Mar 212016
 

flashbackwardstageI hear video will be up in a few weeks, but in the meantime, here are the slides and the text for the little five minute talk I gave at GDC as part of the FlashBackward keynote.

For some reason, I felt the pressure on this talk much more than usual. Five minutes is not a lot of time, and I had a lot I wanted to say. This resulted in fifty slides. There were, all told, four hours of rehearsals, although I only attended two of them. The animations on my slides were lost along the way, and when I did my runthroughs, I botched it both times. By the time I gave the talk, my hands were shaking and I had trouble pressing the button on the clicker to advance slides with my thumb. I had to set it down and press it with my index finger. But by all accounts I nailed it, so…

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GDC and Flash Backward

 Posted by (Visited 3249 times)  Game talk  Tagged with: , , ,
Mar 032016
 

Officialspeaker_400x400GDC is fast approaching! I am only doing a five minute talk this year (much like last year!). But boy, I have a big stage for it. Instead of a regular keynote, GDC is doing a Flash Backward “keynote” where a bunch of veteran devs will share the stage giving a history of the last thirty years of game making… and I’m very honored to share the stage with a bunch of amazing people.

I’ve added it to the events calendar.

My portion, needless to say, will be on MMOs… the hard part will be squeezing all that history into only five minutes.

 

Apr 272015
 

 

This is the last post on SWG for, well, a while. I am sure there are plenty of other things to say and more questions that could be answered, but… it feels like a natural stopping point. I must say, the response to these essays has astonished me. Here’s hoping you’ll all care as deeply about the next game I make…

Why now?

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I’ve gotten a lot of questions as to why I am writing this series of posts about Star Wars Galaxies now. Do I have something to sell?

No, I don’t have anything to sell. This past week was the fifteenth anniversary of that small SWG team first forming in Austin, refugees from Origin. We were a bit over a half dozen. It’s also ten years since the NGE, and in the last few years, we have seen a lot of changes for a lot of parties involved. I was asked some questions by a former player, and for once, it just felt like the time to answer them.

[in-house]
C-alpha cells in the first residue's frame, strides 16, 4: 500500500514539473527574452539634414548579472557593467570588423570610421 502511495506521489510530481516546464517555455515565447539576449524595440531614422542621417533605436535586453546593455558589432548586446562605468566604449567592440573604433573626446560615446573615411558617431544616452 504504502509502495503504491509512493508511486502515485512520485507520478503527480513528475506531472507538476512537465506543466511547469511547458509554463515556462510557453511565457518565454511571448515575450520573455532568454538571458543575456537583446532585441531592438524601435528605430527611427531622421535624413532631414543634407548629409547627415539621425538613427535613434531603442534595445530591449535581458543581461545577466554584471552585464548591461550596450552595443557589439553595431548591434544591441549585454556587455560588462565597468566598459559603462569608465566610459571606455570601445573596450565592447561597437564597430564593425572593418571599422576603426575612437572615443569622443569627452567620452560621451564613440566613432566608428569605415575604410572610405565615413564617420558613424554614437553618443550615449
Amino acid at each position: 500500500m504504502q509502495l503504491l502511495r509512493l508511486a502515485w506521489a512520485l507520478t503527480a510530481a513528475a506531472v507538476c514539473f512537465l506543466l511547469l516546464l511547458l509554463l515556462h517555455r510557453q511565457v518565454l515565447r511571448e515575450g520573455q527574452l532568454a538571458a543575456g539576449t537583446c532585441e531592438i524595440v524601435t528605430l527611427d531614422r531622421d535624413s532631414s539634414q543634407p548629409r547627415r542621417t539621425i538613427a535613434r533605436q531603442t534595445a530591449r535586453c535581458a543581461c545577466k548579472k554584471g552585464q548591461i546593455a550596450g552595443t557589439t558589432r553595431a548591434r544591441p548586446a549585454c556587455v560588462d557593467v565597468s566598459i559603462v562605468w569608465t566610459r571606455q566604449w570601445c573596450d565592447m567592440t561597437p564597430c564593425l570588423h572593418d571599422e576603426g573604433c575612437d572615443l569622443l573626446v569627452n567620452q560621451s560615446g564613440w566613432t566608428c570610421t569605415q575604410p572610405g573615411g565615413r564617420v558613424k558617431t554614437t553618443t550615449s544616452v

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So, was it a failure?

Well yes, of course. And also, no. It depends how you ask the question. There are a lot of assumptions out there about how the game did, particularly in its original form. So, let’s start by tackling some of those:

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Apr 222015
 

 

 

Last time, I talked about the basic skill and economic infrastructure that Star Wars Galaxies provided. Fundamentally, these were about equality. They made the different roles played by players have the same standing in the game. However, it’s still a game, after all — players are going to engage in radically different sorts of activities, probably some will be more fun than others, and nobody is going to just “work a job” for their leisure time.

femcharsswgjpgThere was every expectation that combat was still going to be at the heart of the game. Few social MMOs were out there at the time, though they were achieving impressive numbers. Second Life did not yet exist when we began (they actually came to visit me at the office during the early development of SWG, to talk social design and tech). The skills and actions available were dominated by fighting, and this was by and large what the market expected.

However, we could still try to reinvent what people thought fighting meant. In the classic Diku model that players were used to, you basically had classes that were alternate types of damage-dealers. Some dealt it fast, some slow. Some could take a lot of hits, some only a few. Today we think of these as tanks and nukers. The lone support class was the healer type, who basically replenished the combatants so that they could keep going: basically, an indirect damage-dealer more than someone who actually healed.

Given our emphasis on making a social web, we needed to think in terms of different kinds of support.

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Apr 212015
 

Once upon a time you could drop things on the ground. It’s one of the first things a baby does, one of the most human things to do. You pick something up, drop it somewhere else. You build piles. Piles turn into houses. They turn into furniture. They turn into gathering places, into churches, into seats of civilizations. Dropping stuff on the ground is pretty important to who we are.

swg player city Solace

In the last post, I talked about the technical underpinnings that allowed us to provide a dynamic environment in SWG. But really, all that was in service of something bigger: having a living society. One of the challenges in creating online worlds is that societies are powerfully shaped by the environment they are in. A static, unchanging world will inevitably give rise to certain sorts of behaviors: spawn camping, for example. Players flow like water around gameplay obstacles; if a game doesn’t offer them the ability to run a shop, they’ll set up their character as a bot and sit online for hours to replace the system — or rather, the standard human social structure — that is commerce.

A lot of MMO design, especially in the last decade, has been about preventing behaviors, rather than enabling them.

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